Ray Barrett (1927-2009)

Ray Barrett, one of the most recognisable and charismatic Australian actors of his generation and supplier of some of Supermarionation’s best voices, died on 8th September 2009, aged 82. His voices for Stingray included Commander Sam Shore and the undersea dictator Titan, while for Thunderbirds he was both John Tracy and The Hood and for both series he provided a host of individual character voices, perhaps most memorably The Duchess of Royston in Thunderbirds The Duchess Assignment.

Raymond Charles Barrett was born in Brisbane on 2nd May, 1927. His English mother persuaded him to take elocution lessons and enter radio talent contests and he discovered a talent for acting, finding success despite facial scarring caused by severe acne in his teenage years. Upon leaving school Barrett went into radio as a presenter, singer and actor and at age 17 he became the first actor to be put under exclusive contract by the Australian Broadcasting Corporation.

Moving to Britain in 1958, he found work quickly on film and TV (in the latter medium as a stooge to the puppet Archie Andrews) and starring in review on stage alongside Patrick Wymark. In 1960 he joined fellow Australian and future Thunderbirds voice artist Charles Tingwell in the cast of the popular hospital drama Emergency – Ward 10. On leaving that series Barrett did the rounds of television series, including Out Of This World, The Avengers and Z Cars before being drawn back into regular television work with GS5 in 1964. This was a retitling of Ghost Squad for that series’ final season, reflecting the fact that the last remaining original cast member, Michael Quinn, had left, to be replaced by Ray Barrett and Neil Hallett.

While utilising his vocal dexterity in the anonymous confines of a recording studio for Stingray and Thunderbirds, Ray Barrett became a household name and face on television as oil company field agent Peter Thompson in the BBC’s 1965 series Mogul which, later retitled The Troubleshooters, ran successfully until 1972. Barrett was now established as the craggy international face of the Australian tough guy and success had given him a degree of financial independence.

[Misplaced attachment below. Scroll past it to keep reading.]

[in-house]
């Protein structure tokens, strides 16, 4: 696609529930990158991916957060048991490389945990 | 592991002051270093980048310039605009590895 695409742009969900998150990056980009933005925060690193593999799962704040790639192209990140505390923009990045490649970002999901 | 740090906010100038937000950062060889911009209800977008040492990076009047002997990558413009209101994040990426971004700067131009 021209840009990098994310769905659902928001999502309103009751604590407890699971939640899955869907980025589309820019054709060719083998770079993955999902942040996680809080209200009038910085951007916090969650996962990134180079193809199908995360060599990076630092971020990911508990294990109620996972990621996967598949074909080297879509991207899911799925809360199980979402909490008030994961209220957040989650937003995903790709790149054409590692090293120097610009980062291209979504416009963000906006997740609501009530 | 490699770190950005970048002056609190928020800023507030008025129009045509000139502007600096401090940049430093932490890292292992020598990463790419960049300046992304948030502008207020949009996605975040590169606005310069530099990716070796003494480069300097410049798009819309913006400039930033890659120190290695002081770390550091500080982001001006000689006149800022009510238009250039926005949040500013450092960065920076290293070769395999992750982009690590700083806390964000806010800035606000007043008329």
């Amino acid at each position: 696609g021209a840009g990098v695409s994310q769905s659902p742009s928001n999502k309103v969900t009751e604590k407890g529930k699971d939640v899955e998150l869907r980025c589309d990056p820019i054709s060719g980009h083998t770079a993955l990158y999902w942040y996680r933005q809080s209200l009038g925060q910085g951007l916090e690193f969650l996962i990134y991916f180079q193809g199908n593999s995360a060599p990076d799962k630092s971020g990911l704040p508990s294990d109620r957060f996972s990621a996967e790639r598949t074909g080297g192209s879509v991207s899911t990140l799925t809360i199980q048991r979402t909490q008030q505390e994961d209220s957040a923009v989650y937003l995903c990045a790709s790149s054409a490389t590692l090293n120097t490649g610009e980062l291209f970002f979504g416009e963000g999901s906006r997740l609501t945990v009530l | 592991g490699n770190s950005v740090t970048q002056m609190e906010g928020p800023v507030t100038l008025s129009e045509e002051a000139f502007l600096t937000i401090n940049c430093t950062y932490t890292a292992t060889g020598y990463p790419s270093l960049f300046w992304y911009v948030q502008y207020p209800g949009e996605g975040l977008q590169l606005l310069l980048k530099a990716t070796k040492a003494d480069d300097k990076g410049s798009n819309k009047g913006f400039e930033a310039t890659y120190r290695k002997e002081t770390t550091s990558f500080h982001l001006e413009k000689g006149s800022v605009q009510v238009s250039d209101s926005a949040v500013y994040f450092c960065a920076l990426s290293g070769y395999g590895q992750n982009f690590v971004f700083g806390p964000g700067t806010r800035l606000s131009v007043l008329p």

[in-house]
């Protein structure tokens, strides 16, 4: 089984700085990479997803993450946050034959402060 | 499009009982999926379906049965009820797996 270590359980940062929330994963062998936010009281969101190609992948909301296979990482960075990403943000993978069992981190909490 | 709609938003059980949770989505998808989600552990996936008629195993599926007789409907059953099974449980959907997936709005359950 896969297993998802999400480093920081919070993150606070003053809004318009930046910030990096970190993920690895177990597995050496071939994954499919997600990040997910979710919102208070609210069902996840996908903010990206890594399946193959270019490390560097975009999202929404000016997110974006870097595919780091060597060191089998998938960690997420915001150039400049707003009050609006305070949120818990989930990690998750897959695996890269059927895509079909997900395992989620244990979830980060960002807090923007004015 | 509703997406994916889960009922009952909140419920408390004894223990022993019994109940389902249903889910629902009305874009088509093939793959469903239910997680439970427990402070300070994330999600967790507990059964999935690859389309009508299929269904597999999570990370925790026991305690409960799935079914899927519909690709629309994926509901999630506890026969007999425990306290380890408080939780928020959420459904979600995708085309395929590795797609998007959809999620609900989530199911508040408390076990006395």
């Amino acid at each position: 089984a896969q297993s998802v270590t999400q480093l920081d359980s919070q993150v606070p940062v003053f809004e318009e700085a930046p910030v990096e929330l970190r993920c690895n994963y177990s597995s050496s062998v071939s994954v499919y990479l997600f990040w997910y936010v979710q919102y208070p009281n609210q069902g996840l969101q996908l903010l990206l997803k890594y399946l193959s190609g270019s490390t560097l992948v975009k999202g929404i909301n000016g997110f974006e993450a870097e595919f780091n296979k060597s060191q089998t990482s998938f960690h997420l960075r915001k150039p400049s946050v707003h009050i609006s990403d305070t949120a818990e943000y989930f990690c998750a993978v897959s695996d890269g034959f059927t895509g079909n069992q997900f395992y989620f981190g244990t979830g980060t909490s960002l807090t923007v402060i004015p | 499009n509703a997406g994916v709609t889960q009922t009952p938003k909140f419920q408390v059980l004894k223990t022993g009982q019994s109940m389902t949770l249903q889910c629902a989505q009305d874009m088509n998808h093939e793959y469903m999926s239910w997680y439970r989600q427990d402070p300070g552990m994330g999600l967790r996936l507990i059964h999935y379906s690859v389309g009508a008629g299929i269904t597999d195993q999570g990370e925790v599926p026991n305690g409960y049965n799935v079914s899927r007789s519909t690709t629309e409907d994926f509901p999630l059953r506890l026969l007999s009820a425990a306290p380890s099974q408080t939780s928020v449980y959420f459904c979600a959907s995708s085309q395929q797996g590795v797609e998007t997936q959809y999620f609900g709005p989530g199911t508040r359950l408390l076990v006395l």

In 1976 he returned to Australia to film a cigarette commercial and was approached by director Bruce Beresford to appear in his film of Don’s Party, the stage version of which he had appeared in on the West End stage. Australian cinema was entering its golden age and Barrett decided to stay, starring in some of the key films of the era, perhaps most notably The Chant Of Jimmy Blacksmith in 1978. While he became renowned for his acting skills in his homeland his personal life was going less well: Barrett’s second marriage collapsed and he began drinking heavily. He was sobered up by Gaye O’Brien, who became both his agent, manager and later his third wife.

Ill health curtailed his career from 2004, though Barrett returned one more time for his last screen role after four years away from the screen, a cameo in Baz Luhrmann’s 2008 epic Australia.

Originally published in FAB 64.